In a daring move, facing mortal peril and all sorts of tremendous adversity, my company will… send out a newsletter this week. (When you read this, it may already have happened.)
Judging from all the desperate e-mails I have received last week (and the swarm I am still receiving these days), sending newsletters seems the worst offense anyone can commit in the world of business. The hype was picked up by large corporations who also started asking for our consent to send e-mail, reinforcing the panic over love’s labour’s potential loss.
(I stand guilty as charged: my company had also sent exactly two of those e-mails.)
A law is best judged by its effect on society – rather than by the intention of its makers. Having spent over three months preparing my company for GDPR compliance, I can safely say that GDPR is harmful – it harms business, it damages public trust, and eventually it threatens democracy and the rule of law.
GDPR is the General Data Protection Regulation of the EU, originally intended to protect the personal data of the EU’s citizens and prevent the dishonest mining and processing of those data – but I have strong doubts if it will ever accomplish that. It has already accomplished other things, though.
GDPR has disrupted honest businesses that were forced to spend a lot of time and money to… set up obstacles to their own activities. In the most popular interpretation of the regulation, it will be (correction: it already is) all but illegal to collect contact details for businesses to communicate. As a result, smaller companies, who don’t have the complex infrastructure for that, will find it harder to grow and win new deals in general.
GDPR is threatening the rule of law because it makes everyone a potential offender. A lot of people I know – people who are anxious to abide by the law – feel as if they were violating GDPR, no matter how well they prepare. This is probably true: GDPR looks like a tax law in a corrupt country – in its present form, it ensures that everyone can get caught for something, so that authorities can make exceptions on a whim.
GDPR is threatening the rule of law indirectly because we can see no action or guidance from authorities. While the business world was in uproar, authorities – community and national – were mostly sitting silent… and so everyone was forced into massive guesswork about the interpretation of the law. In my country, there is not even local legislation yet. What happens next? Will governments come up with new interpretations next week or next month that force most companies to start preparing over again?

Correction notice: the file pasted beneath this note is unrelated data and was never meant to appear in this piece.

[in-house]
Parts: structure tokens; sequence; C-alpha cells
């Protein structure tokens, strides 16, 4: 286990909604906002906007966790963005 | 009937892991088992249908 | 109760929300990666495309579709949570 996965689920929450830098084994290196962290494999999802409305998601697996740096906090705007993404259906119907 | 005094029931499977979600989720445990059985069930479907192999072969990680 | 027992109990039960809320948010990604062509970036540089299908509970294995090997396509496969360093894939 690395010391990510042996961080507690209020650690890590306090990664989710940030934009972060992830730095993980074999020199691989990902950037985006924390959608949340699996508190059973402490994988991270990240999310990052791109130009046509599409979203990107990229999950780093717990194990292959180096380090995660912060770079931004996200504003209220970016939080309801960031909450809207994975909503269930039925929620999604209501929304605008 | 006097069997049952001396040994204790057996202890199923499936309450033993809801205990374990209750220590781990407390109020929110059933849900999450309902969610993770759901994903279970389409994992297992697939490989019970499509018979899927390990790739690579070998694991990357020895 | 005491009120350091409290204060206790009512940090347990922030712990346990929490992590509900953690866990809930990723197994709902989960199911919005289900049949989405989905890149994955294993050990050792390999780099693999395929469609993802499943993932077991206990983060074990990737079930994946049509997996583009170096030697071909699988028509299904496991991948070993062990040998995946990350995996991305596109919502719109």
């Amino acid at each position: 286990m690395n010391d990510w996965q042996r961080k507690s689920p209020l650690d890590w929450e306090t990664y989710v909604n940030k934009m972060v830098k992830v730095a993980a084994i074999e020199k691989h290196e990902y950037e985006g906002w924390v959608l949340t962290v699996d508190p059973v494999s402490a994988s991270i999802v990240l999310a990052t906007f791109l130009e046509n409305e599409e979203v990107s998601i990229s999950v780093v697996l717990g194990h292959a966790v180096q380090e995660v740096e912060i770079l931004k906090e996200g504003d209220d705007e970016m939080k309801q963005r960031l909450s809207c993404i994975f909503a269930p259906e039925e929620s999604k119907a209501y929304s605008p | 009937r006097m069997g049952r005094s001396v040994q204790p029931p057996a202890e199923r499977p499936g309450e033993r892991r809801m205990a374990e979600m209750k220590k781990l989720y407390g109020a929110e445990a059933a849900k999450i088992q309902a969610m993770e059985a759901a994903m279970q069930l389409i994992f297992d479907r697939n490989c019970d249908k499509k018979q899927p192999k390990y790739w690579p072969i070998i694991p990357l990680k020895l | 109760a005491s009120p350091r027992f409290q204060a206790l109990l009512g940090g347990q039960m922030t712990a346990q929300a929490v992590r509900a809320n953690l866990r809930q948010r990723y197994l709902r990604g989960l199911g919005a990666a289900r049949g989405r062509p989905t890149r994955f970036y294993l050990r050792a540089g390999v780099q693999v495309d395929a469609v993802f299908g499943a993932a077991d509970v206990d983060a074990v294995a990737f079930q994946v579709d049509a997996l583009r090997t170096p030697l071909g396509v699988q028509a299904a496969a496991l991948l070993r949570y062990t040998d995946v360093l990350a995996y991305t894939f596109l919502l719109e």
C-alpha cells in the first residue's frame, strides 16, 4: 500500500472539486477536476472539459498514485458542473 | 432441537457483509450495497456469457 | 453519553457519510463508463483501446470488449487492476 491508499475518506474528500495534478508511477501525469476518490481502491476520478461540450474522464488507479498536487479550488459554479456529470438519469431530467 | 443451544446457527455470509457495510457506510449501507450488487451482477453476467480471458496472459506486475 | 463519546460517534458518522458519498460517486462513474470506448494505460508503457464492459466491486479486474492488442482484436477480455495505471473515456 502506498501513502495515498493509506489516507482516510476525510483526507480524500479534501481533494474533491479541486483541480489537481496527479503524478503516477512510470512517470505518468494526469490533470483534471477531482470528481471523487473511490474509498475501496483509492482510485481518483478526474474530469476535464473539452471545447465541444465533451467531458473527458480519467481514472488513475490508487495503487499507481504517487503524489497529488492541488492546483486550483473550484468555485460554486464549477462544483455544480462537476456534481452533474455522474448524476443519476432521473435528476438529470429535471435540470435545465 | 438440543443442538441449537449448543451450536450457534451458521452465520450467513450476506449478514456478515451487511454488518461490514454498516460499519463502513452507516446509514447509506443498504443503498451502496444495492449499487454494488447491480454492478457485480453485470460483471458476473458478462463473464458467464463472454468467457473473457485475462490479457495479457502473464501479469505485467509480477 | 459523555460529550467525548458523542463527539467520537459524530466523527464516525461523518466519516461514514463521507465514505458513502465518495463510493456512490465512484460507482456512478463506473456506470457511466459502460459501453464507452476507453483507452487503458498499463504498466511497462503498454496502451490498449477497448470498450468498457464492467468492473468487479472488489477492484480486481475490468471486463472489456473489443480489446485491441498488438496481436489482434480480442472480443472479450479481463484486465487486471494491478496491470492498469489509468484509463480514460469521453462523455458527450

GDPR is threatening the equality before the law by applying the same measure to everyone, large and small, regardless of their respective power or their potential trespasses (with the exception of some nuances). Some data protection authorities (in the UK, for example) make half-hearted attempts at reassuring small enterprises that GDPR is not against or after them – but the actual law does not say that. And I don’t think that a newsletter sent by a small company is at the same level as the mass exploitation of sensitive data by a large corporation – or a government –, harvested from users’ contents without their knowledge.
GDPR is further damaging public trust and threatening the rule of law by exempting the government from the rules – yet I think our governments are the most potent entities to want and to abuse our sensitive data. Specifically, in paragraphs 6.(1) c) and e), GDPR makes any data processing lawful if it’s by “legal obligation” or by “official authority vested in the controller”. No checks, no balances. Not acceptable from a body that can install or change “legal obligations” or “official authorities”.
Less honest businesses in the meantime – well, they are still conducting business as if nothing happened. I still keep receiving e-mails from companies I have never contacted and who never provided me with value and never asked for my consent. Large corporations may have asked for my new consent to send e-mails, but they did not ask about using all the highly sensitive data they silently mine from my posts, messages, or uploaded content – often by some legal obligation that orders surveillance over us.
The only positive effect I see is that people are – perhaps, hopefully – becoming more conscious about sharing their data. That is, if the smokescreen of commercial e-mail does not hide other, potentially way more dangerous uses of data by entities far more powerful than the ones sending those poor e-mails. In that vein, last week I have refused to provide sensitive data about my son’s education to the government (no danger in that, it wasn’t mandatory – but I got to feel rebellious for a few minutes).
I think it still isn’t too late for authorities and governments to make a course correction about data protection and privacy – but will they have the wits and guts to do that?
Quo vadis, GDPR?